Archaeologists find DNA of ‘strange’ humans from skeleton
Archaeologists have discovered the remains of a 7,200-year-old skeleton from a female hunter-gatherer in Indonesia that has a “distinct human lineage” never found anywhere in the world, according to research published this week.
The relatively intact fossil, which belonged to a teenager aged 17 or 18, was buried in the foetal position inside Leang Panninge, a limestone cave in South Sulawesi.
It was found among artefacts from the Toalean people, an early culture of hunter-gatherers in the region. The remains are the first known skeleton of a Toalean.
The study, which was published in the journal Nature on Wednesday, was a collaboration between Indonesian and international researchers. Excavation began in 2015.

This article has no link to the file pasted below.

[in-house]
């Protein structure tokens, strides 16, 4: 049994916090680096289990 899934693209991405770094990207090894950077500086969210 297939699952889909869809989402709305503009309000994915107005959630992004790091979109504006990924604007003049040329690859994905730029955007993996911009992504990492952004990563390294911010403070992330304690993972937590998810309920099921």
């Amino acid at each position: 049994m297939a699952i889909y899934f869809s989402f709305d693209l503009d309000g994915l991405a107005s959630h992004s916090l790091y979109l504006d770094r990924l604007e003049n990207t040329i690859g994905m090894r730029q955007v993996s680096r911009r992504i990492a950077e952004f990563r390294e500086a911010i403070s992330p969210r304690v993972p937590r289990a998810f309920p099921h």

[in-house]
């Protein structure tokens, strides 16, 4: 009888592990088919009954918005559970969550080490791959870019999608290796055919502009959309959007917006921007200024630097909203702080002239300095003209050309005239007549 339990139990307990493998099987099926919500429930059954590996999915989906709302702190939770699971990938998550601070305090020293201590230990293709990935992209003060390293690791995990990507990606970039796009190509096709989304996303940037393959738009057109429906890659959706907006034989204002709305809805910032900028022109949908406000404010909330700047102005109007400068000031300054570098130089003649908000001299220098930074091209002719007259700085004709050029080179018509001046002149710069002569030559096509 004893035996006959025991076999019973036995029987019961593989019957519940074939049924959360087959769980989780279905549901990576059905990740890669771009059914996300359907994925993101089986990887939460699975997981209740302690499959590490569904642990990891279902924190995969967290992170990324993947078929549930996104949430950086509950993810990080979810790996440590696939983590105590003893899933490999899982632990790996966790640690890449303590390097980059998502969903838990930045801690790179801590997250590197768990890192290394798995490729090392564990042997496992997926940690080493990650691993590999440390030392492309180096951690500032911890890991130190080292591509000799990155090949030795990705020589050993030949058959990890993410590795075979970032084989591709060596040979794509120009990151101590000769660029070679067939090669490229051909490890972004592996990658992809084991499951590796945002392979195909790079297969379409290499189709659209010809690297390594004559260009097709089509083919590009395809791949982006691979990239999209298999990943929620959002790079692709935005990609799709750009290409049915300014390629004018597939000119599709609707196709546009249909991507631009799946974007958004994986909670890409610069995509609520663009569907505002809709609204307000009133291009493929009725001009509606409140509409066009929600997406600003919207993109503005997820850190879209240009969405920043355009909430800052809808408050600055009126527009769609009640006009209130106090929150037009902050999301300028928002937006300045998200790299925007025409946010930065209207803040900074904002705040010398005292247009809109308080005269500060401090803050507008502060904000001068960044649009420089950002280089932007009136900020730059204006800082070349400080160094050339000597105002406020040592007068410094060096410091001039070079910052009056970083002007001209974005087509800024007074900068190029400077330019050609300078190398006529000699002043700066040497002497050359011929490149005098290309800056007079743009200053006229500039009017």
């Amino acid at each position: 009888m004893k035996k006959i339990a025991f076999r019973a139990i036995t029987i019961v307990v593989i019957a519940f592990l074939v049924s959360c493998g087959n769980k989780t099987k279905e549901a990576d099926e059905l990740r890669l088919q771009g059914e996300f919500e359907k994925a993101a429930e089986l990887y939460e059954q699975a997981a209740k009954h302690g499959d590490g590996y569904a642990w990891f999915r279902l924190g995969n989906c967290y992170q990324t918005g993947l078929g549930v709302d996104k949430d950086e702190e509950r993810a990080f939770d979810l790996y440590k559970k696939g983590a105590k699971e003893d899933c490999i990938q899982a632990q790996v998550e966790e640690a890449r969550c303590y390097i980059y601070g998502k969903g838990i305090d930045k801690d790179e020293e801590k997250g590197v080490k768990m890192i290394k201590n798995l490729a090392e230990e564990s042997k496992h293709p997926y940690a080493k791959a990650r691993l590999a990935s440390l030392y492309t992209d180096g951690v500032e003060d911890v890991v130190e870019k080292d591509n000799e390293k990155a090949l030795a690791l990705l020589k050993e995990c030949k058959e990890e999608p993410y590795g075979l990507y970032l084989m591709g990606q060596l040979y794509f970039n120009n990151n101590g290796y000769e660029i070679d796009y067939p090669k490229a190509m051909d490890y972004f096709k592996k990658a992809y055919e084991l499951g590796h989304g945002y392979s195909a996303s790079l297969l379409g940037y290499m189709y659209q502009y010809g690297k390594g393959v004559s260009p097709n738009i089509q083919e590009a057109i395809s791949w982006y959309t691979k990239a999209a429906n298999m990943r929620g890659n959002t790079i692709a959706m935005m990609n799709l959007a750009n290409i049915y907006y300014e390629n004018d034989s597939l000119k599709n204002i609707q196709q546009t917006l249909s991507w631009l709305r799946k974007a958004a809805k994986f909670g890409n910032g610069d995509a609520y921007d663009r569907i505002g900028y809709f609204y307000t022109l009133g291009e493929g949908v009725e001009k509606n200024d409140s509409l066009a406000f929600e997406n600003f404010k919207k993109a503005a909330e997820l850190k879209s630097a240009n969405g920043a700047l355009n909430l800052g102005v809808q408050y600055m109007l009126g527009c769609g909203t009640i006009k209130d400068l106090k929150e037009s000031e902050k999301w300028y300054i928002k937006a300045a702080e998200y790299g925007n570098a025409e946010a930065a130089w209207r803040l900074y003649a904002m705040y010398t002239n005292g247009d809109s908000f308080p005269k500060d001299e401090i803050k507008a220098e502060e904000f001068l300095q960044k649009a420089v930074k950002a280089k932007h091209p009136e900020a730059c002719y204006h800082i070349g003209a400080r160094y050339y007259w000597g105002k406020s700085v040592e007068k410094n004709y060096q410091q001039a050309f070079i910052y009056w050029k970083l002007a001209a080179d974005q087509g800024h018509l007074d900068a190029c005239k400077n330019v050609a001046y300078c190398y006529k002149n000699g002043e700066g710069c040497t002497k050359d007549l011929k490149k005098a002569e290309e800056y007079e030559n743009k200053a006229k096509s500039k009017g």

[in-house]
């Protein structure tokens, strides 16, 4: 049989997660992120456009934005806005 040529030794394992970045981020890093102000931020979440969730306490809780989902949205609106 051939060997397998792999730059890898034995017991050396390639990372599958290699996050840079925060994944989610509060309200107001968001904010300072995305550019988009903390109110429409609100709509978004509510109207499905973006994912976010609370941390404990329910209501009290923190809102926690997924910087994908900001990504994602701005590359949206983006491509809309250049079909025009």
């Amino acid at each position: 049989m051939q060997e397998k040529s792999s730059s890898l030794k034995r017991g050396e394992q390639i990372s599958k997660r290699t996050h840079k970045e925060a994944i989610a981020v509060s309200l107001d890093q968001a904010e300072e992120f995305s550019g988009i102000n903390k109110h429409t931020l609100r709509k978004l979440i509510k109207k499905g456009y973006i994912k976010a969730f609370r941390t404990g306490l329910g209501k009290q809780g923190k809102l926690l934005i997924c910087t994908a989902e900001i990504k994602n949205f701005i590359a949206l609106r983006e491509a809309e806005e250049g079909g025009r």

“This is the first time anyone has reported the discovery of ancient human DNA from the vast island region between mainland Asia and Australia,” Adam Brumm, archaeologist at the Australian Research Centre for Human Evolution at Griffith University in Brisbane, who co-led the research, told AFP Friday.
Brumm was referring to an area stretching from Kalimantan and Lombok to the western tip of Papua that is known to scientists as Wallacea.
Researchers found the excavation to be particularly challenging because DNA can be easily degraded in the tropical climate.